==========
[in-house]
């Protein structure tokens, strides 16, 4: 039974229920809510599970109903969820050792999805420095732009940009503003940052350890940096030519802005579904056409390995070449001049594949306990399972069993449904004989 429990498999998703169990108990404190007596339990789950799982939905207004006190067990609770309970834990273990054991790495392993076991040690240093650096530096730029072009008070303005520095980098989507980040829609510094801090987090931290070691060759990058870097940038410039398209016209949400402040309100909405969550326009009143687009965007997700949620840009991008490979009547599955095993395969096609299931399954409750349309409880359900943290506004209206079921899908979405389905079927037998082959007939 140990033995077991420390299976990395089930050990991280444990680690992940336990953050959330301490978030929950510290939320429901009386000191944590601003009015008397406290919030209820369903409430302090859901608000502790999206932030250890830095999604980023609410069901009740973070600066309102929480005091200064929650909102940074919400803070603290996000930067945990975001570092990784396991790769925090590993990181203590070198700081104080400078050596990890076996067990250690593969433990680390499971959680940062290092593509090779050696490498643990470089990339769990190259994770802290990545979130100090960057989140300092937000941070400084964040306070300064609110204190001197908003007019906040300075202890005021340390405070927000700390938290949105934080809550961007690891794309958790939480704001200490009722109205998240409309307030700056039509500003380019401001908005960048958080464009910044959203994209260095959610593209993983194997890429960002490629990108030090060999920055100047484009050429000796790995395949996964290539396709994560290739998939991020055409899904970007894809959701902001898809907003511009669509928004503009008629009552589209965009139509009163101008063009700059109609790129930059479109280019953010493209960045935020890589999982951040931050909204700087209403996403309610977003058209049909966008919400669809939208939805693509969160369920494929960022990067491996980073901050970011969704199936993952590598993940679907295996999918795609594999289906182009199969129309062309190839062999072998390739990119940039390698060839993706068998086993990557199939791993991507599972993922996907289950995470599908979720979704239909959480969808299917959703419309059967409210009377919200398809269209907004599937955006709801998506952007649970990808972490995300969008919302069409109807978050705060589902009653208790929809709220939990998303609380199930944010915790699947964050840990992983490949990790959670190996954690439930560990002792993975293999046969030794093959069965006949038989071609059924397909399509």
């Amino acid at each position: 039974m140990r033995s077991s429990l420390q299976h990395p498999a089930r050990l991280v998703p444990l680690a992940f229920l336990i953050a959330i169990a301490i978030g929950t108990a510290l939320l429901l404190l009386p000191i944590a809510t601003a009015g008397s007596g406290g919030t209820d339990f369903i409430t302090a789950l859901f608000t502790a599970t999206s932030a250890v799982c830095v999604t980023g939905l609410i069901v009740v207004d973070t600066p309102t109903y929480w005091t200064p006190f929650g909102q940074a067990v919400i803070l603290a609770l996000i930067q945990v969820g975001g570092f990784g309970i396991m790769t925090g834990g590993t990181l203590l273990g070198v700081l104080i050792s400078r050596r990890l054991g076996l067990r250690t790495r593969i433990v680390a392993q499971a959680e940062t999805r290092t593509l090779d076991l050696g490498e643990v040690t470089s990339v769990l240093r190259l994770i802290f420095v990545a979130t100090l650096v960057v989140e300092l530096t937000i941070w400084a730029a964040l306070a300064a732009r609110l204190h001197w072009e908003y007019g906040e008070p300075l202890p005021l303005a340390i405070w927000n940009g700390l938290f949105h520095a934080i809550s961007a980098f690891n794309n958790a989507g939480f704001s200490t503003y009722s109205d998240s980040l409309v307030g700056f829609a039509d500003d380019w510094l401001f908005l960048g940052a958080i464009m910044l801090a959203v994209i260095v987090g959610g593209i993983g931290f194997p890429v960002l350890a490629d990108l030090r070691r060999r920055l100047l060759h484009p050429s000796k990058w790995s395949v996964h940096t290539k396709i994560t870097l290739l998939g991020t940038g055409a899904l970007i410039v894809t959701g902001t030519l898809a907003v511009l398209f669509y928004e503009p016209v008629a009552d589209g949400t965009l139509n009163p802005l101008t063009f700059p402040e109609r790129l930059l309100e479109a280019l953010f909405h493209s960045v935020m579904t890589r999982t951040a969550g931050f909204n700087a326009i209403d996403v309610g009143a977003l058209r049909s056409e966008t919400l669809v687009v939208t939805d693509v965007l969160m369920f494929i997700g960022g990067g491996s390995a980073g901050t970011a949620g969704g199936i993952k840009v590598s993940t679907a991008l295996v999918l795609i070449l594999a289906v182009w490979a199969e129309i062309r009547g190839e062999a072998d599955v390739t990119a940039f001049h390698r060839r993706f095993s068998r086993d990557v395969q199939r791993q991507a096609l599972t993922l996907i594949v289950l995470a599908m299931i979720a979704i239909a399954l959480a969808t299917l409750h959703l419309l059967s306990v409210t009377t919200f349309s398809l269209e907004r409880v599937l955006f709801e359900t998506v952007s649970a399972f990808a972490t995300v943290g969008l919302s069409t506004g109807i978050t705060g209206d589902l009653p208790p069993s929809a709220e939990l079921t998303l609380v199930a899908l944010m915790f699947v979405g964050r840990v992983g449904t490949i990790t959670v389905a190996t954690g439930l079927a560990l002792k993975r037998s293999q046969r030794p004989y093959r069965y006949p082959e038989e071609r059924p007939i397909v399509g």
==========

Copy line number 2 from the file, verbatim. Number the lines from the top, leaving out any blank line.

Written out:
């Protein structure tokens, strides 16, 4: 039974229920809510599970109903969820050792999805420095732009940009503003940052350890940096030519802005579904056409390995070449001049594949306990399972069993449904004989 429990498999998703169990108990404190007596339990789950799982939905207004006190067990609770309970834990273990054991790495392993076991040690240093650096530096730029072009008070303005520095980098989507980040829609510094801090987090931290070691060759990058870097940038410039398209016209949400402040309100909405969550326009009143687009965007997700949620840009991008490979009547599955095993395969096609299931399954409750349309409880359900943290506004209206079921899908979405389905079927037998082959007939 140990033995077991420390299976990395089930050990991280444990680690992940336990953050959330301490978030929950510290939320429901009386000191944590601003009015008397406290919030209820369903409430302090859901608000502790999206932030250890830095999604980023609410069901009740973070600066309102929480005091200064929650909102940074919400803070603290996000930067945990975001570092990784396991790769925090590993990181203590070198700081104080400078050596990890076996067990250690593969433990680390499971959680940062290092593509090779050696490498643990470089990339769990190259994770802290990545979130100090960057989140300092937000941070400084964040306070300064609110204190001197908003007019906040300075202890005021340390405070927000700390938290949105934080809550961007690891794309958790939480704001200490009722109205998240409309307030700056039509500003380019401001908005960048958080464009910044959203994209260095959610593209993983194997890429960002490629990108030090060999920055100047484009050429000796790995395949996964290539396709994560290739998939991020055409899904970007894809959701902001898809907003511009669509928004503009008629009552589209965009139509009163101008063009700059109609790129930059479109280019953010493209960045935020890589999982951040931050909204700087209403996403309610977003058209049909966008919400669809939208939805693509969160369920494929960022990067491996980073901050970011969704199936993952590598993940679907295996999918795609594999289906182009199969129309062309190839062999072998390739990119940039390698060839993706068998086993990557199939791993991507599972993922996907289950995470599908979720979704239909959480969808299917959703419309059967409210009377919200398809269209907004599937955006709801998506952007649970990808972490995300969008919302069409109807978050705060589902009653208790929809709220939990998303609380199930944010915790699947964050840990992983490949990790959670190996954690439930560990002792993975293999046969030794093959069965006949038989071609059924397909399509």